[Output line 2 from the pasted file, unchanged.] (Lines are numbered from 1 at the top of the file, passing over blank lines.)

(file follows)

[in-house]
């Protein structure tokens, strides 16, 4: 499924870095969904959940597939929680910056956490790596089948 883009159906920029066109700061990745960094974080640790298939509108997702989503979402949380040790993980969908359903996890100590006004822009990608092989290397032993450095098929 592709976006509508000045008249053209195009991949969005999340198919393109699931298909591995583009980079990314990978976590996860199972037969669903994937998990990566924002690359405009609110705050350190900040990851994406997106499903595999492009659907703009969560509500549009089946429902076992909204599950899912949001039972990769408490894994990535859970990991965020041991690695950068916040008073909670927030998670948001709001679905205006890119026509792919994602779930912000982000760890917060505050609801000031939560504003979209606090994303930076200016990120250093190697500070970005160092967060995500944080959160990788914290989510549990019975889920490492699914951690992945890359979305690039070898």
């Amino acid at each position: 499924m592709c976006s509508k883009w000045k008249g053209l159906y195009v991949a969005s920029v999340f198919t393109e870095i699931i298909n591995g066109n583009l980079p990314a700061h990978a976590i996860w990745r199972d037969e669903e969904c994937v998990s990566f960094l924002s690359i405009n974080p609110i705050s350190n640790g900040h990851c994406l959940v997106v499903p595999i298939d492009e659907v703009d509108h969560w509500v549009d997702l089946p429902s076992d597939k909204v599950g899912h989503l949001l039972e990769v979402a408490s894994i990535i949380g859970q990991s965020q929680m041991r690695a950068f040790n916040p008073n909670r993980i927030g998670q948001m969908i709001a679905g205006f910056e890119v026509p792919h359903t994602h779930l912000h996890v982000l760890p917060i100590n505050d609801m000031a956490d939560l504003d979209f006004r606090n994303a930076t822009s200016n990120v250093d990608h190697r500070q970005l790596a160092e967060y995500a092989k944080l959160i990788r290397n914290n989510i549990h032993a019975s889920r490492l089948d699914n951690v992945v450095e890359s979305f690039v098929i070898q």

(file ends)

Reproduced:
């Protein structure tokens, strides 16, 4: 499924870095969904959940597939929680910056956490790596089948 883009159906920029066109700061990745960094974080640790298939509108997702989503979402949380040790993980969908359903996890100590006004822009990608092989290397032993450095098929 592709976006509508000045008249053209195009991949969005999340198919393109699931298909591995583009980079990314990978976590996860199972037969669903994937998990990566924002690359405009609110705050350190900040990851994406997106499903595999492009659907703009969560509500549009089946429902076992909204599950899912949001039972990769408490894994990535859970990991965020041991690695950068916040008073909670927030998670948001709001679905205006890119026509792919994602779930912000982000760890917060505050609801000031939560504003979209606090994303930076200016990120250093190697500070970005160092967060995500944080959160990788914290989510549990019975889920490492699914951690992945890359979305690039070898």